Classical Music Review: New Releases

ComposersCollaborative - Solo Flights. Andrew Violette: Two Sonatinas1; Robert Helps: In Retrospect - 5 Pieces for Piano2; Ursula Mamlok: Three Bagatelles3; David Del Tredici: Opposites Attract4; Virgil Thomson: Solitude: A Portrait of Lou Harrison4, Edges: A Portrait of Robert Indiana1; Eleanor Hovda: Spring Music with Wind5; Laura Kaminsky: Triftmusik6; John Zorn: Carny7; Jed Distler: The Woman Who Danced5; Molly Thompson: Our Mingling Arms8; Leopold Godowsky: Studies on Chopin's Etudes, No. 452; Jed Distler: The Anthem at Woodstock5.  Works for solo piano performed by: 1Andrew Violette, 2Robert Helps, 3Sarah Cahill, 4David Del Tredici, 5Jed Distler, 6Sara Laimon, 7Phillip Bush, 8Kathleen Supové. Live recordings from the Solo Flights festivals (1995-1999).  Composers Recordings. CRI CD 864 (74'33).

ComposersCollaborative inc. (CCi) has been a major player on the New York music scene since its founding in 1987.  By sponsoring performances and disseminating information, CCi has provided invaluable service to contemporary music, especially music for the piano.  Every year since 1994, CCi has hosted the Solo Flights festival and the disk under review contains live recordings from past festivals.

The variety of material on this disk is extraordinary and speaks well for the current state of classical and classically inspired music in America.   Compositions range from Andrew Violette's virtuoso Sonatinas (1995), which somehow meld the tinklings of a silent-movie pianist with the mystical chromaticism of Scriabin, to Eleanor Hovda's Spring Music With Wind (1973), a post-Cowell soundscape created by manipulating the interior of a grand piano (it's static but beautiful).  Other standout compositions include David Del Tredici's Opposites Attract (1996), which interleaves the brooding opening of "Tristan" with an elfin snippet from Virgil Thomson's The Mother of Us All; Ursula Mamlock's Schoenbergian miniatures; and Laura Kaminsky's Triftmusik (1991), an evocation of the serenity and grandeur of the Alps.

Performances are also impeccable.  As CCi Director Jed Distler points out in his notes, this disk gives the lie to the claim that "all modern pianists sound the same."   Our Mingling Arms (1997), a piece for piano and dancer by Molly Thompson, receives a nuanced performance from Kathleen Supové that is worlds apart from Andrew Violette's forceful playing of his own compositions.  Even the hodge-podge that is John Zorn's Carny (1992) is redeemed by Phillip Bush's ability to shift stylistic gears instantly.  Jed Distler, himself, demonstrates an impressive range both as a performer and composer.  His The Woman Who Danced (1991) is a meditative nocturne inspired by a piece of street poetry from Northeastern Brazil known as cordel while The Anthem at Woodstock (1996) is a bombastic parody of Jimi Hendrix's performance of The Star Spangled Banner (Distler also performs one of the Thomson portraits) that brings the disk to a conclusion.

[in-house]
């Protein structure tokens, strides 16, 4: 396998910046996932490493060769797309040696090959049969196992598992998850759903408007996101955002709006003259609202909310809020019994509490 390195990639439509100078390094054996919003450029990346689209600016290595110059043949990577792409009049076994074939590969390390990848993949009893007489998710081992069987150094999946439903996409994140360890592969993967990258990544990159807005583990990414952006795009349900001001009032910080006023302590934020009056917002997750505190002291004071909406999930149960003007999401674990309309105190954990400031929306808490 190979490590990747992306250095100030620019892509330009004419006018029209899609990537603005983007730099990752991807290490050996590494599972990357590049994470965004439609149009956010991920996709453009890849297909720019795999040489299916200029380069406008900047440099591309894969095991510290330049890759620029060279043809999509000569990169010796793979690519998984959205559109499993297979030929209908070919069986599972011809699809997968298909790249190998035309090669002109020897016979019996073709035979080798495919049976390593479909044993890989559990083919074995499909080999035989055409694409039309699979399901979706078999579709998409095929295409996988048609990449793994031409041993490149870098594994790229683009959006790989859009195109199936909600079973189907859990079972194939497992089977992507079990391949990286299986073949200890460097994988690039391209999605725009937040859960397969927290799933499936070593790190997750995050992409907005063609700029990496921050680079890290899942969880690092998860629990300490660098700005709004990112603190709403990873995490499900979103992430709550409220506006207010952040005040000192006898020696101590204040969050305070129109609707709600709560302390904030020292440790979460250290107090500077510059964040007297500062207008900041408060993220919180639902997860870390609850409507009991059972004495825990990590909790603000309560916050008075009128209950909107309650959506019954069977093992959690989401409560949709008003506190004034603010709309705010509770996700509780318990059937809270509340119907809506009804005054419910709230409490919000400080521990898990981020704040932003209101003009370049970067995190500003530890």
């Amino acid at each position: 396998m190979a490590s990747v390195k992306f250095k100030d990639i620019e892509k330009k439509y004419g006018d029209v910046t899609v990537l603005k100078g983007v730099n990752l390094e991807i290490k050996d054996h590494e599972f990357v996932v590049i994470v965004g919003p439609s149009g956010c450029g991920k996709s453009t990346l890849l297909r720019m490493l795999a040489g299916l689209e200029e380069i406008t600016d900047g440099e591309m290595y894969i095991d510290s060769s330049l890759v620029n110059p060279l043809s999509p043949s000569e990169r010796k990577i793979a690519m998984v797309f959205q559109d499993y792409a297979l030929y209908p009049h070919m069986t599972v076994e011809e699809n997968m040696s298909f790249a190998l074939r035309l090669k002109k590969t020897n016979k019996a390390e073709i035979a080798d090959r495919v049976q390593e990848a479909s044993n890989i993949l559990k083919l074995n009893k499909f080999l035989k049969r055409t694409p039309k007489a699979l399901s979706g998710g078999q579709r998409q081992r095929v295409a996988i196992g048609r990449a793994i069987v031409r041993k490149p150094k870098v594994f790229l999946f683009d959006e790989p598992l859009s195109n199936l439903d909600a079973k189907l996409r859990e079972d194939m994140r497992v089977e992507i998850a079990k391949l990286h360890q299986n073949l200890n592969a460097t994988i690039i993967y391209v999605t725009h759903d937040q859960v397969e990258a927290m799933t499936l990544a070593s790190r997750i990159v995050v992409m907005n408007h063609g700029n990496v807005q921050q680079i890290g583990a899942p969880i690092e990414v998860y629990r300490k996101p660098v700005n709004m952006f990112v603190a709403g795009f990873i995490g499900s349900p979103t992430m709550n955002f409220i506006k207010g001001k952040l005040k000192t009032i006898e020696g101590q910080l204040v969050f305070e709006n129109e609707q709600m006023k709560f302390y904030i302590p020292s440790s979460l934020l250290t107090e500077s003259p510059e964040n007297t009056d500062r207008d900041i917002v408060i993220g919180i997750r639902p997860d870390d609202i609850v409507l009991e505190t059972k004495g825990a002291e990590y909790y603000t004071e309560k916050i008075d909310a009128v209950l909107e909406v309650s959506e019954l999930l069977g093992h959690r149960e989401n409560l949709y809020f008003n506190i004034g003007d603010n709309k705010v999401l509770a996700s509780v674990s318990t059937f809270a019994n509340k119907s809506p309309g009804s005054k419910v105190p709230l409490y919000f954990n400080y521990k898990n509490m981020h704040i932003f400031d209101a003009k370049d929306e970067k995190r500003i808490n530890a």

Which leaves Robert Helps (1928-2001) to discuss.  Helps influence as a teacher and performer was profound.  A student of Roger Sessions, Helps was always associated with the "return to tonality" movement embodied in the work of his own student, David Del Tredeci. His In Retrospect (1977) began as a set of children's pieces but, as he writes, they "quickly got out of hand."  Even so, and despite their contrapuntal complexity, they remain simple and spare, never succumbing to a Regerian density.  As a kind of bonus track, Solo Flights also includes a performance by Helps of one of Godowsky's Chopin etudes.  Helps negotiates the work's legendary difficulties with a graceful musicianship and flow, shrugging off the "toil and trouble" that Marc-André Hamelin claims lurks below the etude's placid surface.

It is the mark of a good anthology disk of new music that it leaves you wishing you could hear an entire CD of the individuals involved.  That's certainly the case here and one envies the New York audiences that can attend these October recitals.  For more on ComposersCollaborative click here.

Tony Gualtieri
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